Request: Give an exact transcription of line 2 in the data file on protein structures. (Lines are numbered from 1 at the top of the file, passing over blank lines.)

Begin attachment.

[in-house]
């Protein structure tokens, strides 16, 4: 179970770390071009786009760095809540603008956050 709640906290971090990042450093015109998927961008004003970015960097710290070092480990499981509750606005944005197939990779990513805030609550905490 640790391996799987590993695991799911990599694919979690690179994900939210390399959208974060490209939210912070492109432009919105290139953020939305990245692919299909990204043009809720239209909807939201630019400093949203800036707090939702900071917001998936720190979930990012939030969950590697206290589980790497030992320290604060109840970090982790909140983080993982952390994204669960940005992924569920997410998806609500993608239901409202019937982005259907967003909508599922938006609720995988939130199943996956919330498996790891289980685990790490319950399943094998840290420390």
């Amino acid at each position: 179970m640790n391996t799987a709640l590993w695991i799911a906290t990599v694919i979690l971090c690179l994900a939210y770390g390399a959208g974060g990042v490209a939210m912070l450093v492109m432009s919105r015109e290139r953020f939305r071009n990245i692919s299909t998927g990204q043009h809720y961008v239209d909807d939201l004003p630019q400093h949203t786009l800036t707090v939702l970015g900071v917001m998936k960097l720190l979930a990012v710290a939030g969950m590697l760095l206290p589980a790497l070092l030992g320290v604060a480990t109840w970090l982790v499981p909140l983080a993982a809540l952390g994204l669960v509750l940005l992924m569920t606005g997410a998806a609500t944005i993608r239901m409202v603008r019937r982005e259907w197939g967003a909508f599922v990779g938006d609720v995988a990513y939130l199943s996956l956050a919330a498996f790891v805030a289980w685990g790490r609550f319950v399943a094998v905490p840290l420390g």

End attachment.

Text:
């Protein structure tokens, strides 16, 4: 179970770390071009786009760095809540603008956050 709640906290971090990042450093015109998927961008004003970015960097710290070092480990499981509750606005944005197939990779990513805030609550905490 640790391996799987590993695991799911990599694919979690690179994900939210390399959208974060490209939210912070492109432009919105290139953020939305990245692919299909990204043009809720239209909807939201630019400093949203800036707090939702900071917001998936720190979930990012939030969950590697206290589980790497030992320290604060109840970090982790909140983080993982952390994204669960940005992924569920997410998806609500993608239901409202019937982005259907967003909508599922938006609720995988939130199943996956919330498996790891289980685990790490319950399943094998840290420390």